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  • Writer's pictureJohn Kim

Today marks the one-year anniversary of my father’s death. It’s been the hardest year of my life, and I had very little headspace for meeting people, let alone maintaining an online presence. I shut down all social media accounts and haven’t posted for the full twelve months. But I thought it apt to come out of the shadows and share about my father as my family remembers his life today.

They say that patience is a virtue. While he embodied many, I’d say that patience is the virtue that best encapsulates my father’s life. It’s something I struggle with every day as a venture capitalist. In my former job as a derivatives trader, I literally had real-time feedback about my results. Like a raging addict hoping for that next hit of dopamine, I’d often click on the “compute PNL” button multiple times each second.

But in VC it often takes ten years or more to receive decent data on whether you’re any good at this job. The average vc/founder relationship lasts longer than the average marriage. This is why the game of venture capital requires patience. And when I get impatient it helps me to reflect on my father’s journey.

Hie-Joon Kim turned five years old as the Korean War came to a close, and like most products of the post-war era, his upbringing consisted of consistent hardship, with a sprinkle of hope. He threw himself wholeheartedly into the only outlet he knew, his education. It just so happened that he really loved learning, and like most lifelong learners he often found himself sharing knowledge with others.

There was very little time for hobbies in those days and given that large swaths of the Korean population had just died, everyone who remained treated competition as a life-or-death pursuit. The only time I’ve ever heard my dad talk about anything fun from his childhood was when he and his brother played “school”, taking turns being the student and the teacher. Even when he was playing, my dad was in a classroom.

It was this passion for learning and education that brought him to the top of his class, at the top schools in Korea. He and my mom brought a couple of bags of clothes and a heart full of the American dream for graduate school in the US, again attending some of the top institutions there. It was clear to him and everyone around him that my father was destined for academia. More than his performance, it was his innate need to gain and give knowledge that made it so blindingly obvious.

So after he had finished his postdoctoral fellowship at Harvard, Dad applied for academic positions. But somehow every door shut in his face. This was clearly his destiny and calling. He knew it. Everyone knew it. But it just wasn’t panning out. He experienced buffet portions of sadness, confusion, disappointment, and a whole slew of other emotional staples. I’m sure he questioned God too. “I know you’ve called me to this, so how could you shut all these doors? Why God? Why?!”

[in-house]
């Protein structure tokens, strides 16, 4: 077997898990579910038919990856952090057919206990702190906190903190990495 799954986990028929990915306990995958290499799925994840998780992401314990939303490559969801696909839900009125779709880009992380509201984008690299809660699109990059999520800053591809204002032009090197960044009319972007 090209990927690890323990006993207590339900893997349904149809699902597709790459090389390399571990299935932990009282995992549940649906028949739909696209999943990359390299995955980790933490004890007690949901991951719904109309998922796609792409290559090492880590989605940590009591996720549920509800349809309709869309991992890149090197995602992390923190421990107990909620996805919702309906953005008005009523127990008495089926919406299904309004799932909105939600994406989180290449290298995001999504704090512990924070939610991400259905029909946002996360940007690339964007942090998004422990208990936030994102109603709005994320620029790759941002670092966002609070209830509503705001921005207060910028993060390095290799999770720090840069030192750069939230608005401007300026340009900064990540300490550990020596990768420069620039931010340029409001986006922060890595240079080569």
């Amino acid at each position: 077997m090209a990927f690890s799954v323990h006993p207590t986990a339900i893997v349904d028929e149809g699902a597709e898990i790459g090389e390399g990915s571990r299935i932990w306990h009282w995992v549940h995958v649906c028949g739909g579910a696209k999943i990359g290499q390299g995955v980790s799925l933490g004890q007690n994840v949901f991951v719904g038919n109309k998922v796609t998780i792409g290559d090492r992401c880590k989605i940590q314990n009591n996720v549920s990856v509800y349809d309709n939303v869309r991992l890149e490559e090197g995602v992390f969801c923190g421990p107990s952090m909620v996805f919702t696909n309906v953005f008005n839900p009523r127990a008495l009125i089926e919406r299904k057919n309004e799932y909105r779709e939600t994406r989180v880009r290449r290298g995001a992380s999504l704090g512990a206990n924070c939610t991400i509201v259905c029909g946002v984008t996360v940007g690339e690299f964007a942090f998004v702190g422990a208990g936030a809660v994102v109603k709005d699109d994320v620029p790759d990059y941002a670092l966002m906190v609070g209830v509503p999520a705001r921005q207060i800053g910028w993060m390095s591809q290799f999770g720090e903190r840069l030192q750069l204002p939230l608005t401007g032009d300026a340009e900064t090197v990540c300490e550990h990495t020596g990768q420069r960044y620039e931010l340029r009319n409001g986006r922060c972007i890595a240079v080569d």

But he kept his head down and found what work he could, eventually as a researcher for the US Military. He struggled at work, struggled to integrate socially, and struggled with rebellious kids who resented their identity. I got bullied as a kid and blamed my dad for my suffering, but it was only after I had grown up that I realized my plight paled in comparison to his. If I felt like an outsider in America well, he must have felt that so much more. If I felt like I didn’t understand American culture well at least English was my first language. And perhaps most importantly, I had no idea that from the day I was born until the day I left for college, my dad was enduring in a line of work that he felt was clearly not his calling.

As he approached his fiftieth birthday, Mom says he had pretty much given up on that calling. If there was any remnant, the academic dream was a shadow of its former self. But then one day, out of nowhere, my dad got a call from Seoul National University asking if he’d like to be considered for a professorship.

Well, he applied and got the job, and when he started, he did some things that he could only do because he had NOT been in academia for his entire career. As one example, in Korea, teachers will never ask for feedback from their students. The Confucian culture leads to this idea that those in authority need not ask underlings for their opinion. Since a teacher is clearly the authority, why would he ask his students about how to teach? But my dad broke that rule and asked every student after every lecture to write one thing they liked and one thing they didn’t like about class that day. Through this process, he quickly honed his delivery and soon won an award given to the top lecturer at the top university in the country.